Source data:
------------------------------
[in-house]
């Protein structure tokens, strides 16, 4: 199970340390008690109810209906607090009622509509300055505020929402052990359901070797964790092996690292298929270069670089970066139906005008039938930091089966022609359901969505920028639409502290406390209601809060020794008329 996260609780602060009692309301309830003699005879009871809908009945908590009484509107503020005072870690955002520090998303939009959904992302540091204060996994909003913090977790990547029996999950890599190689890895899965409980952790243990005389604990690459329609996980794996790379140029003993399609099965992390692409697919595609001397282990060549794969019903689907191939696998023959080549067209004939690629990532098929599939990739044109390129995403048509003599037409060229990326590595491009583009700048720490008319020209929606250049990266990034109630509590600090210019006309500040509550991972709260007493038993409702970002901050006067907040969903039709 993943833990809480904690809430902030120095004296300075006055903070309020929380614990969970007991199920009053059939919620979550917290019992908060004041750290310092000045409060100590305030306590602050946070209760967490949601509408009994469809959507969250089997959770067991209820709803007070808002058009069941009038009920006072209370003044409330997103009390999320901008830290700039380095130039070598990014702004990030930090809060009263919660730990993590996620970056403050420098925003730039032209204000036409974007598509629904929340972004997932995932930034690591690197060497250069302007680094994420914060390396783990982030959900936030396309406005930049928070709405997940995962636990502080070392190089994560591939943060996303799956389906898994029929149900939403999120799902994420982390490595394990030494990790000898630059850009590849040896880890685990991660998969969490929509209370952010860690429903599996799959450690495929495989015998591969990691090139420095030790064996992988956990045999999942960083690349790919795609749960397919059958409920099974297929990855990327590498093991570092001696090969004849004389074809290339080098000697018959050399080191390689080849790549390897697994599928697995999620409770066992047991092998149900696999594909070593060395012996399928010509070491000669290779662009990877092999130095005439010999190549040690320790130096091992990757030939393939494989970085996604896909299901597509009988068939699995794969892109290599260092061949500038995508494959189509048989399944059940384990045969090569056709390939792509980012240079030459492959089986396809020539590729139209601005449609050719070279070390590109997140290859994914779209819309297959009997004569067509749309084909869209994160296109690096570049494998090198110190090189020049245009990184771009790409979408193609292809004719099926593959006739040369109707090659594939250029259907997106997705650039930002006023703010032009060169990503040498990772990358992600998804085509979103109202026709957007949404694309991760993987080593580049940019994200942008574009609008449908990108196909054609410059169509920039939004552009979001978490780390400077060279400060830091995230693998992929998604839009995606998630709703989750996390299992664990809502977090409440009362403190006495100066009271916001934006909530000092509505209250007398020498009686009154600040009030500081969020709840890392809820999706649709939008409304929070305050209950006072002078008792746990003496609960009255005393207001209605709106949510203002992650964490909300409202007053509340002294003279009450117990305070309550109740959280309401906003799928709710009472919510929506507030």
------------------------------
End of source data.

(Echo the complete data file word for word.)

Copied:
[in-house]
């Protein structure tokens, strides 16, 4: 199970340390008690109810209906607090009622509509300055505020929402052990359901070797964790092996690292298929270069670089970066139906005008039938930091089966022609359901969505920028639409502290406390209601809060020794008329 996260609780602060009692309301309830003699005879009871809908009945908590009484509107503020005072870690955002520090998303939009959904992302540091204060996994909003913090977790990547029996999950890599190689890895899965409980952790243990005389604990690459329609996980794996790379140029003993399609099965992390692409697919595609001397282990060549794969019903689907191939696998023959080549067209004939690629990532098929599939990739044109390129995403048509003599037409060229990326590595491009583009700048720490008319020209929606250049990266990034109630509590600090210019006309500040509550991972709260007493038993409702970002901050006067907040969903039709 993943833990809480904690809430902030120095004296300075006055903070309020929380614990969970007991199920009053059939919620979550917290019992908060004041750290310092000045409060100590305030306590602050946070209760967490949601509408009994469809959507969250089997959770067991209820709803007070808002058009069941009038009920006072209370003044409330997103009390999320901008830290700039380095130039070598990014702004990030930090809060009263919660730990993590996620970056403050420098925003730039032209204000036409974007598509629904929340972004997932995932930034690591690197060497250069302007680094994420914060390396783990982030959900936030396309406005930049928070709405997940995962636990502080070392190089994560591939943060996303799956389906898994029929149900939403999120799902994420982390490595394990030494990790000898630059850009590849040896880890685990991660998969969490929509209370952010860690429903599996799959450690495929495989015998591969990691090139420095030790064996992988956990045999999942960083690349790919795609749960397919059958409920099974297929990855990327590498093991570092001696090969004849004389074809290339080098000697018959050399080191390689080849790549390897697994599928697995999620409770066992047991092998149900696999594909070593060395012996399928010509070491000669290779662009990877092999130095005439010999190549040690320790130096091992990757030939393939494989970085996604896909299901597509009988068939699995794969892109290599260092061949500038995508494959189509048989399944059940384990045969090569056709390939792509980012240079030459492959089986396809020539590729139209601005449609050719070279070390590109997140290859994914779209819309297959009997004569067509749309084909869209994160296109690096570049494998090198110190090189020049245009990184771009790409979408193609292809004719099926593959006739040369109707090659594939250029259907997106997705650039930002006023703010032009060169990503040498990772990358992600998804085509979103109202026709957007949404694309991760993987080593580049940019994200942008574009609008449908990108196909054609410059169509920039939004552009979001978490780390400077060279400060830091995230693998992929998604839009995606998630709703989750996390299992664990809502977090409440009362403190006495100066009271916001934006909530000092509505209250007398020498009686009154600040009030500081969020709840890392809820999706649709939008409304929070305050209950006072002078008792746990003496609960009255005393207001209605709106949510203002992650964490909300409202007053509340002294003279009450117990305070309550109740959280309401906003799928709710009472919510929506507030």